Components vs. Time

A thought struck me as to how over the last several years and generations of MMOs, that have been designed, that we have moved away from component based skills and spells. Our games are now a time controlled set of actions, spells, and skills.

Remember in the days of old, when the mage required malachite to form his pet; or the cleric needed a rare gem to instill a buff on another character? Druids of the past could change the weather with a rare pearl, or a shaman could transform himself into a great bear with daunting battle prowess. Where have those days gone? Perhaps it was an added layer of database management that the designers wanted to get rid of; or perhaps it was thought of as being a bother for the character to maintain inventories of small trinkets, baubles, and rare materials.

At times, I must confess that I grumbled about keeping my bags filled with components, and whined when I ran out of them (often in the most inopportune times). But in retrospect, I often think of the times when I refilled my cache of components and how good I felt with bags of malachite and other rare gems. the feeling of power, knowing I could cast life healing magic with impudence with knowledge of a bag full of rubies and emeralds.

I often wonder, what the game scene would be like with component based skills and spells still in the game. It could control so many aspects of games that seem so out of control today. For example, Vanguard and Everquest II basically put a cabash on buffing non-group members. I really enjoyed that aspect of the game. I loved running around town hitting people with SoW, or hearing the cries for mana and life regeneration (oooh the thought of grabbing some mind candy still brings a smile to my face). With a component based spell-sets one could still control its use, but offer those people rich enough or smart enough to perform such duties. A simple mechanism of a rare or costly gem or component would control such use and offer an additional item from within the game to be harvested and sold on the open market (or purchased from a computer NPC at a hefty pre-defined value).

Time based skills and spells often irk me. You have a whole series of icons on your character tabs that are constantly regenerating — some games are better at telling you their refresh timers than others. In a heated battle or when you want to exemplify your character, that is the time you should be able to use such fantastic spells and skills. Nothing is more irritating then to realize that your special skill has 45 seconds to go before you can trigger it — and in 25 seconds the entire group will perish. Wouldn’t it be better to discard time based skill-sets in favor of components that vary in strength and cost? Would not the player feel in more control of his character with such a system?

In key epic battles would it not be better to allow a character to spam glorious abilities if his character is able to afford it (mind you, we are not talking about real money but ingame currency). Couldn’t a series of components be developed that would give varying powers onto a character, with the cost of such ranging from a few coppers to a few platinum (or whatever game values)?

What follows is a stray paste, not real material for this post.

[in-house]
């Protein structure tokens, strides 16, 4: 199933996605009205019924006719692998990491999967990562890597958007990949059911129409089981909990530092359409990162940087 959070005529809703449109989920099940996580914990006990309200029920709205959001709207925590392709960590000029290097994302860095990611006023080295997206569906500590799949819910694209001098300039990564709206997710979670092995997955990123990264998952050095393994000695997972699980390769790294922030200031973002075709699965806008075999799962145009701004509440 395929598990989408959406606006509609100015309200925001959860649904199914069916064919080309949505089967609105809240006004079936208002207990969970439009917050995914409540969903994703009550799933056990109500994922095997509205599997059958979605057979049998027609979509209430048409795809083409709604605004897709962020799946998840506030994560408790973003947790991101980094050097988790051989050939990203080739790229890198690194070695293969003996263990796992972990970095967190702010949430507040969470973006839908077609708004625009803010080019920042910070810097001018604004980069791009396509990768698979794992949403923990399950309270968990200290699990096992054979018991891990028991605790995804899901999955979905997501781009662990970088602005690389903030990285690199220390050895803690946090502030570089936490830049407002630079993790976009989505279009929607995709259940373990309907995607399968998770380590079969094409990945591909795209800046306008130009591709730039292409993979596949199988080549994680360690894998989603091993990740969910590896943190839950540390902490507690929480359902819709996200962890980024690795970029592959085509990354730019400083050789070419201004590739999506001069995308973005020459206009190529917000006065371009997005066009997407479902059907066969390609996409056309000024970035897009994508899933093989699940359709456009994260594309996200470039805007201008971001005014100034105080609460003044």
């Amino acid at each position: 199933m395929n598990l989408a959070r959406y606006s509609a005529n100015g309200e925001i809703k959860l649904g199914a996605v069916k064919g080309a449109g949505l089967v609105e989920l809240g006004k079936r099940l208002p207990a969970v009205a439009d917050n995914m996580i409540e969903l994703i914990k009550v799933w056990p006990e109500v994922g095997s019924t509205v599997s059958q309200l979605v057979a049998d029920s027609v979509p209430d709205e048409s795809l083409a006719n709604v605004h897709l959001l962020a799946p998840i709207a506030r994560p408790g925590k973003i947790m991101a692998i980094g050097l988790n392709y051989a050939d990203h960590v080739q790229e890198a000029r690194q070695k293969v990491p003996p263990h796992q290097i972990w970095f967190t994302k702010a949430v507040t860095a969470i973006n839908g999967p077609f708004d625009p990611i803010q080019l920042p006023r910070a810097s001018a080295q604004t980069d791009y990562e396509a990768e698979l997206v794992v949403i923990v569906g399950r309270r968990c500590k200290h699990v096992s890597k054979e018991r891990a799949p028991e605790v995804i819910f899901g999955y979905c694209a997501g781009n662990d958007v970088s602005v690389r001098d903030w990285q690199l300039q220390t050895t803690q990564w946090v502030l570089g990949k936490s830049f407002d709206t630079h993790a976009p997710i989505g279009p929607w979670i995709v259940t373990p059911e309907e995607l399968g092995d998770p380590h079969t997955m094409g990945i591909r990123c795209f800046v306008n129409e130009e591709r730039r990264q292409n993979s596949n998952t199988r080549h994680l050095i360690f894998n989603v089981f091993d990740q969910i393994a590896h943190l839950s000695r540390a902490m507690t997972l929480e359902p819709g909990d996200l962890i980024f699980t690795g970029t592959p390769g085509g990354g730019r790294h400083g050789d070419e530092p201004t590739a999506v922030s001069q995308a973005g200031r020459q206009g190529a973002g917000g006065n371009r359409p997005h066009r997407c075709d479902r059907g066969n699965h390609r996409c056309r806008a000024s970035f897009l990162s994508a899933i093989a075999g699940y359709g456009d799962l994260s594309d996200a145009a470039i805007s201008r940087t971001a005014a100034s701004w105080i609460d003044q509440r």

Of course the argument could be raised that with such time controls lifted, and components used instead that balance could be a concern. As it stands now, balance is often a tough act to perfect. Even in the best thought out games, balance often comes in time. As with component based systems, balance would adjust itself accordingly.

Let us return to the days when we could buff our fellow man, where we had more control over when a spell could be used, when a skill could be implemented. Lets dust off those picks and pans, garnering rare gems and ingredients of earth, fire, and water.



  1. I’ll pass on components. Richard Garriott was all too correct when he described MMO’s as “inventory management games” as-is. DDO makes me keep track of multiple types of spell components as well, which gets very confusing trying to keep track of which components are for which spell, did I bother memorizing that spell? and other annoyances. It’s all fine and good for the PnP game because it’s all imaginary, we just tell the DM “I’m buying components” or whatever and it’s good. There’s none of this managing an already limited inventory of stuff, which in turn limits how much I can pick up in the adventure.

    Buffing anyone I want? Yeah, I like that though. For that matter, I’d like to bring back the days of SWG where people could play non-combat classes and still enjoy the game, “level up” their characters, and provide the best buffs too.

  2. Actually I really like the idea of components. I especially like the idea of having a few core spells that have different strengths based on the component you use. For example instead of having Cure 1 and Cure 2, you just have Cure and the amount healed is based on the value of the component.

  3. Or, rather than wasting development time, and more importantly *MY* time with learning Cure 2 then ten levels later Cure 3 which is taking up useless space in my skill book, how about I just have Cure and as I level up/gain skill/whatever my Cure simply gets better and I still don’t need to waste inventory space (and shopping time) carrying components.

    Components sound all fine and good if you’re coming from the PnP world, or perhaps from fiction that gets “down and dirty” with describing its magic system, but in practice, it’s just aggravating and inconvenient.

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